The tiger lily is a large orange flower that is covered with dark spots on its petals. The tiger lily can grow up to 3 inches across and has a strong, sweet scent. It's also called the "ditch lily," as it can be seen growing, wild, in ditches. If you are so inclined, it's good to know that this showy flower is edible. For this reason, they make beautiful wedding cake decorations, food presentations, and the bulbs are edible, as well.
Its first written descriptions were by a famous Swedish botanist, Carl Von Linne, in 1753. However, in Chinese literature it was mentioned in writings of the 10th century, where it was planted in rows for food. William Kerr introduced the flower, from Canton, China, to Britain in 1804. By the mid-20th century, this plant had lost its usage, for the most part, as a food and became a favorite garden flower.
There are two types of tiger lily: the common wildflower type and the oriental type. The oriental tiger lily must be planted by bulbs that can later be dug up and divided. The wildflower type grows from tuberous roots. The name of the tiger lily varies throughout the U.S. It is also known as Devil Lily, Leopard Lily, Columbia Lily, Oregon Lily, Western Wood Lily, Lilium Catesbaei, Chalice-Cup Lily and Lilium Tigrinum.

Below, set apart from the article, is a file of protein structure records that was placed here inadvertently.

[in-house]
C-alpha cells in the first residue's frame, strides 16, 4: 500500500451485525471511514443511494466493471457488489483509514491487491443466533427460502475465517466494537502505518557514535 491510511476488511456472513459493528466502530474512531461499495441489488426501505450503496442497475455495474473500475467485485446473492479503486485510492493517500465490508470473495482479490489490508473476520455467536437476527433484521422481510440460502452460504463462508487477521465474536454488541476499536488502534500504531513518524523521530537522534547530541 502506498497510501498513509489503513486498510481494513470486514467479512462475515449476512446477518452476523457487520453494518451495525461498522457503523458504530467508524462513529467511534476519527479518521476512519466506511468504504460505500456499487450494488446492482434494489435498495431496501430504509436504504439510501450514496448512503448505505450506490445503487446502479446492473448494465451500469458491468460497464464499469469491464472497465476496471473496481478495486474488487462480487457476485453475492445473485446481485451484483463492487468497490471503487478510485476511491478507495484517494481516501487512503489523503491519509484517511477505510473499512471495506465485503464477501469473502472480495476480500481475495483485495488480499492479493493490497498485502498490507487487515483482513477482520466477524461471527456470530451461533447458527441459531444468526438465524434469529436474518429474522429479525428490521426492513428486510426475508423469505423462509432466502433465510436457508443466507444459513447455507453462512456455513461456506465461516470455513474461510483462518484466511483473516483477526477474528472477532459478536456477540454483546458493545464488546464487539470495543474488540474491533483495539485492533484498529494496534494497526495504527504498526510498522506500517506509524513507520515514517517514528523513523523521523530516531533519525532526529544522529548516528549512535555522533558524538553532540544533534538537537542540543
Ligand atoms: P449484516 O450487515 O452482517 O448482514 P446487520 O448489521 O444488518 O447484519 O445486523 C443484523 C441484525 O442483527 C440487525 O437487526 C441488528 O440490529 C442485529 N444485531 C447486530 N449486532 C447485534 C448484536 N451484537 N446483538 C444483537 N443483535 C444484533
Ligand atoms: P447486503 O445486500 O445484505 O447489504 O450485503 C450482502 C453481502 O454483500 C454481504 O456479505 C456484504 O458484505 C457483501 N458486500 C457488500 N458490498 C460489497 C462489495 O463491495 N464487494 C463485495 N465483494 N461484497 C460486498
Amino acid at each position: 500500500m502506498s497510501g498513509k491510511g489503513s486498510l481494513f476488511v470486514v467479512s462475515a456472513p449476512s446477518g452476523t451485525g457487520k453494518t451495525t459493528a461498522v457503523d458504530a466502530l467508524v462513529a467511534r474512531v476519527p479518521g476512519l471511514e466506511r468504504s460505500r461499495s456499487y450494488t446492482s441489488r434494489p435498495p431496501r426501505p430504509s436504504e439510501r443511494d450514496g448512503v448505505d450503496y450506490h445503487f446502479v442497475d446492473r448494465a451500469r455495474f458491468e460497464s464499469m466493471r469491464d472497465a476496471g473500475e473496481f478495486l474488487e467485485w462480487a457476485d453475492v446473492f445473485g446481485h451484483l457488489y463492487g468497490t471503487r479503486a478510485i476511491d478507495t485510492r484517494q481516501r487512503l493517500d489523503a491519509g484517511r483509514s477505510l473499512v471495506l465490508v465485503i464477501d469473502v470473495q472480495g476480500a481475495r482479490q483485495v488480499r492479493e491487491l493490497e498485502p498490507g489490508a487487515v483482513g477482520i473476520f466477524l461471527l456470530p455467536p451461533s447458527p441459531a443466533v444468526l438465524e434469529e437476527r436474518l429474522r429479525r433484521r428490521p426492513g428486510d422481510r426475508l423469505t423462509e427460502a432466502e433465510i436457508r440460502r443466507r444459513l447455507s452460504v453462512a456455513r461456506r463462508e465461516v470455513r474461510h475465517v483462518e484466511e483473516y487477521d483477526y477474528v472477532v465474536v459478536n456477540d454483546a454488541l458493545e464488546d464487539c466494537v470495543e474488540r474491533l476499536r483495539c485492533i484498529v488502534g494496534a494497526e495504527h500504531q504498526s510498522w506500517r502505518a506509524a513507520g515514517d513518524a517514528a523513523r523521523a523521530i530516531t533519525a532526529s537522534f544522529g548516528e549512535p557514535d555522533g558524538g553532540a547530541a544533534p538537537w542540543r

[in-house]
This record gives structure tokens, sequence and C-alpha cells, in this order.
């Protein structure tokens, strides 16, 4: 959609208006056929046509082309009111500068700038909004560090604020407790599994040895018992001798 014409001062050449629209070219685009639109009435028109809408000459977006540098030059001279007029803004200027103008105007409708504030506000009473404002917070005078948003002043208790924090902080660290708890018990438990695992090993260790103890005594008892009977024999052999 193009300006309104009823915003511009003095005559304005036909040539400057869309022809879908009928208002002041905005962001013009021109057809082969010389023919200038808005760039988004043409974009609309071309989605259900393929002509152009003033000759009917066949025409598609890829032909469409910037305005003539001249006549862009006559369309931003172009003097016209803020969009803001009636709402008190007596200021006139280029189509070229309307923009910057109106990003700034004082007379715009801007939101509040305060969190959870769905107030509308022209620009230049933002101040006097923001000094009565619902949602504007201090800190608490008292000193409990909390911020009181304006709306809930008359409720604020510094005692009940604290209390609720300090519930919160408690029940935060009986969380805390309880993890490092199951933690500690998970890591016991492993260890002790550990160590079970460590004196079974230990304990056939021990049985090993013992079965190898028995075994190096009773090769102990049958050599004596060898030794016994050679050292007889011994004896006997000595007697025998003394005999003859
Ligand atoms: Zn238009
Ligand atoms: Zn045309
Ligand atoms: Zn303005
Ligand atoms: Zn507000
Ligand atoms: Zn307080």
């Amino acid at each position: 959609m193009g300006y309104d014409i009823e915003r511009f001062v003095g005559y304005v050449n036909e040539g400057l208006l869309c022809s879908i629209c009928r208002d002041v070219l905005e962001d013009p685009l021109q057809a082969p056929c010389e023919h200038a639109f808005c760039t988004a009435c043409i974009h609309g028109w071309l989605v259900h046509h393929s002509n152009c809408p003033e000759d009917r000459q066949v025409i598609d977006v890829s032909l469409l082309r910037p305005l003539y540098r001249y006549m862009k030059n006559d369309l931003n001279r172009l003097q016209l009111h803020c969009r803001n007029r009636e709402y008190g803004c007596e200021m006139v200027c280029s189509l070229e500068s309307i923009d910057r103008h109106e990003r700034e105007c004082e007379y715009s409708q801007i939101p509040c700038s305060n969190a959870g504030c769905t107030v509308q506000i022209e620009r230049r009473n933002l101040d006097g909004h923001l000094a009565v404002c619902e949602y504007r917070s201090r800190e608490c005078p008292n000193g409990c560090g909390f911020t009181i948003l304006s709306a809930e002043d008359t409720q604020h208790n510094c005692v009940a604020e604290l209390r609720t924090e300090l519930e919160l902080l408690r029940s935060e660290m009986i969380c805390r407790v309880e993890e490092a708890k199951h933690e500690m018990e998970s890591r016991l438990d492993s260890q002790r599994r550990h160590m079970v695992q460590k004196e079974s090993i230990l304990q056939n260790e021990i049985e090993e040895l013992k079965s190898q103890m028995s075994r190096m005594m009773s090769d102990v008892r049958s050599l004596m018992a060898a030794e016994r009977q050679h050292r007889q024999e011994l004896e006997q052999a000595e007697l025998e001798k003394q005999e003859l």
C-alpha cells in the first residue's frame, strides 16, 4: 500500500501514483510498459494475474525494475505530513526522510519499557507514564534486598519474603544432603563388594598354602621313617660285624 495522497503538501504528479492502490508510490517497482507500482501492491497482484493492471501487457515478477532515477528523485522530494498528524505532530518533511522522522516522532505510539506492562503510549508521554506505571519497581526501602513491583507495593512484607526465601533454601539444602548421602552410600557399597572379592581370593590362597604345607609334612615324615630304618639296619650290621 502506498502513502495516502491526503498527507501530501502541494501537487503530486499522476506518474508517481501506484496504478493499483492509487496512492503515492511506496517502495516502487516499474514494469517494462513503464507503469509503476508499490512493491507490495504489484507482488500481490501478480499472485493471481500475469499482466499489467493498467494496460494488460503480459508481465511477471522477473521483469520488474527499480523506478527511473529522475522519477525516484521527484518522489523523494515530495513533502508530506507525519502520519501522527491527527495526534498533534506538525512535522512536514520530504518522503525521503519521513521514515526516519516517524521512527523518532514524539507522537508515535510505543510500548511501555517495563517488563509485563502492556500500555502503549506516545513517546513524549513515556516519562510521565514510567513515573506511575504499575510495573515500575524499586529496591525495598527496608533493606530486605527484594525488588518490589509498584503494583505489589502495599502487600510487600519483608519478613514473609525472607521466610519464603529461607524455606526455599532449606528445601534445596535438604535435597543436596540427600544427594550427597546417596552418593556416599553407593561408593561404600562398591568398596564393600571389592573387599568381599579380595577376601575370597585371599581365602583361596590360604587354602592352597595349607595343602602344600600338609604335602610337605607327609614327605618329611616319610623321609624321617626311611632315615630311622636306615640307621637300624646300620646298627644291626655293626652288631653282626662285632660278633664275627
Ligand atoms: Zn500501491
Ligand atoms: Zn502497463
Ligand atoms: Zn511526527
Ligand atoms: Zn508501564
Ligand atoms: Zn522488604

The tiger lily is an easy flower to grow. You just need to keep the soil damp, as they like to be in moist soil. This flower does not reseed or even produce seeds, but by bulbs. The bulbs can be planted in the fall for mid-summer blooms. You do not need to apply fertilizer, unless your soil is particularly poor. Some bulb plants and flowers must be dug up in the winter; not so for the tiger lily, which actually needs the winter cold to produce. When planting the bulbs, they should be placed 9 to 12 inches apart, 6 inches deep and in a location with full sun exposure.
The bloom size of the tiger lily can grow from 4 to 6 inches long and 3 inches wide, making a bright and showy statement in your garden or yard. The flower is bright orange to red in color, and has black spots on the petals, with six stamens. It stands very tall and makes a lovely backdrop to a garden area. It is generally described as a perennial (comes back each year) or an herb (because it is edible). This plant produces narrow, 2-inch-wide leaves.
The bulbs of the tiger lily were/are dug up and boiled or steams by native Americans as well as in some oriental countries. They taste much like potatoes. The are eaten as a delicacy, not a common food. They are often found in the Chinese dish moo shu pork. Another dish prepared with the tiger lily bulb is a brown pear dessert dish in which the bulb is placed inside the pear along with sugar and then it is steamed.